The orthopedic surgeons at Virginia Mason are part of a highly skilled team that specializes in the diagnosis and treatment of bone cancer. Virginia Mason has achieved a rate of bone cancer recurrence that is two-thirds below the national average of 8% percent to 10% percent.
Growths or tumors in bones develop for any number of reasons and can be either benign or cancerous. Most bone tumors are painless noncancerous growths that result from an abnormal development of cells. When a bone tumor is cancerous it is either a primary cancer (a cancer that originates in bone) or cancer that has spread to the bones from another site in the body. Tumors also can originate in the connective tissue and spread to bones.
Diagnosing Bone Tumors
Bone tumors are diagnosed during a medical history and physical exam, which may include X-rays, blood and urine tests, and a needle or surgical biopsy of the growth. Depending on the tumor's location, a biopsy of the tumor tissue is performed as an outpatient procedure in your doctor's office or in the operating room. A pathologist (a specialist who looks at cells under a microscope) will determine if the growth is cancerous.
Surgery for Bone Cancer
Virginia Mason's orthopedic surgeons specialize in treating patients with primary bone cancer, with outcomes that are better than national rates for length-of-stay in the hospital, recurrence and mortality. Virginia Mason also specializes in limb reconstructive surgery following treatment for cancer.
Surgery to remove a cancerous bone tumor is performed under a general anesthetic in an operating room. Your orthopedic surgeon will work with a team that includes a vascular surgeon to repair blood vessels and a plastic surgeon who specializes in soft tissue (muscle) transplants. Your surgeon will remove the tumor as well as a margin of normal tissue around it. Depending on the tumor's size, location and the extent of reconstruction required, the surgery will take two to eight hours.
Prior to the operation, your surgeon will discuss with you limb reconstructive surgery. With today's techniques, patients have more choices for preserving their limbs with reconstructive surgery and fewer amputations are necessary.
Treatment of Benign Bone Tumors
In most cases, benign bone tumors are watched and not treated unless there is a risk of a bone fracture or if the growth is putting pressure on a nerve or blood vessel. In these instances, the tumor will be surgically removed. Some bone tumors may be treated with medication only. It is possible that a benign growth or tumor can later become cancerous. It is also possible that a tumor that has been removed will grow back.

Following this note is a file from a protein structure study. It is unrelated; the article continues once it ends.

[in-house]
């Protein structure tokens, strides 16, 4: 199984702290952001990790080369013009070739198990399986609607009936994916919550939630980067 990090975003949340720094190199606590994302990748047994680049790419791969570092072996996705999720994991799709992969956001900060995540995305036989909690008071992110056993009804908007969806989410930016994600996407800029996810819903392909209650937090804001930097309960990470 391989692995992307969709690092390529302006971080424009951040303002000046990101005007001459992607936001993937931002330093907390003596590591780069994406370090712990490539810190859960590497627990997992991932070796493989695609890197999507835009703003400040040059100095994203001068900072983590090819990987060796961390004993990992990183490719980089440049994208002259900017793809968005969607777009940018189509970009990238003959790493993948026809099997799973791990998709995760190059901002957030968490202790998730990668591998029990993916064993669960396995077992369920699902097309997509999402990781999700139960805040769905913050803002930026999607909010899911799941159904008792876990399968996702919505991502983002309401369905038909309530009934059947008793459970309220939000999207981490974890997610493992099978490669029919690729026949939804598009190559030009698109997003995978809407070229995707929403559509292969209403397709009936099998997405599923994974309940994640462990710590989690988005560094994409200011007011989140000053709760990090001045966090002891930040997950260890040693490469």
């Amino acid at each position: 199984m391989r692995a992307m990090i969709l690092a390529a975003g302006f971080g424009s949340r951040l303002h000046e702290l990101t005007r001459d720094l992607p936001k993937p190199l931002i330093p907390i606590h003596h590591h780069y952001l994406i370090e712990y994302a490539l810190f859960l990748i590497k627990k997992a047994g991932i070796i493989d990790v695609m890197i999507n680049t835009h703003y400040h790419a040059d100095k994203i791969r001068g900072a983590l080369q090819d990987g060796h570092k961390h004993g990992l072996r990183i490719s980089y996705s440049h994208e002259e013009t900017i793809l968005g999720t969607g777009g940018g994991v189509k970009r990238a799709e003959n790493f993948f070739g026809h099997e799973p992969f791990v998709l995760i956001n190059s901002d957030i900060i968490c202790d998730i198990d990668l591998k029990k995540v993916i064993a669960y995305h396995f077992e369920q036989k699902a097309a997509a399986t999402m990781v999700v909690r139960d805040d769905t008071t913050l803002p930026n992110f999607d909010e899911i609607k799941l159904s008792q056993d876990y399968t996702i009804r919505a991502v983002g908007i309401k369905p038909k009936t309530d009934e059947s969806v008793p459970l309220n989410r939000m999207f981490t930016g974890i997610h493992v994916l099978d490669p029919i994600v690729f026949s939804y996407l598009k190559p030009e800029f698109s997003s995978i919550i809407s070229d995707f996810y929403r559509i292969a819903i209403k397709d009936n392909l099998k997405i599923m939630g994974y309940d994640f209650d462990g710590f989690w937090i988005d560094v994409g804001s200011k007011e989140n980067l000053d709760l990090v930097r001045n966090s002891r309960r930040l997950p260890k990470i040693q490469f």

Osteochondroma is the most common form of benign tumor growth in bones. It results from the abnormal growth of bone and cartilage during skeletal development and primarily affects children, adolescents and young adults. Surgery is usually not recommended until skeletal growth is completed to help ensure that the growth will not return.
Symptoms and Signs of Cancerous Bone Tumors
The following symptoms and signs may indicate cancerous bone tumors:
- A painful growth (cancerous tumors also can be painless)
- Pain in bones
- Tenderness and swelling in joints
- Bone fractures
- Symptoms of cancer such as fatigue, weight loss, fever and shortness of breath.
Treatment of Cancerous Bone Tumors
The American Cancer Society estimates that approximately 2,570 new cases of primary bone cancer will occur each year. In comparison with other types of cancer, bone cancer is not common, affecting children more often than adults.
Cancerous or malignant primary bone tumors include osteosarcomas (the most common), Ewing's sarcoma, chondrosarcoma and fibrosarcoma.
- Osteosarcoma occurs more often in children, adolescents and young adults, and arises in developing bone tissue. Osteosarcoma can spread into nearby tissue and throughout the body via the blood stream. About 80 percent of these tumors develop at the end of the long leg bones near the knee. They also can develop in the upper arm bone near the shoulder
- Ewing's sarcoma also occurs more often in children, adolescents and young adults, and develops in the bone marrow. It is a rapidly spreading cancer
- Chondrosarcoma is the second most common type of bone cancer and is seen primarily in adults over age 50. It develops in cartilage cells in the thighbone, arm, pelvis, knee and spine
- Fibrosarcoma arises in a particular type of cell (mesenchymal) in collagen, a connective tissue in the body. Fibrosarcomas can originate in soft tissue or in bone and are seen most often in the long leg bones near the knee, in the arm and hip. It occurs most often during middle age and is slightly more common in men than women. It is a rare type of bone cancer.
Treatment for primary bone cancer is surgery either before or after chemotherapy (and/or radiation therapy). Patients may be started on a course of radiation therapy or chemotherapy first to shrink their tumors so that they are amenable to surgery.
Virginia Mason's orthopedic surgeons also perform surgery in patients who have other types of cancer that has spread to the bones. Surgery in these cases depends on the type of cancer, its location, how advanced it is, how aggressive it is and the age and functional status of the patient. Additional treatment may include radiation therapy and chemotherapy, alone or in combination.
To schedule a consultation about bone tumors call (206) 341-3000.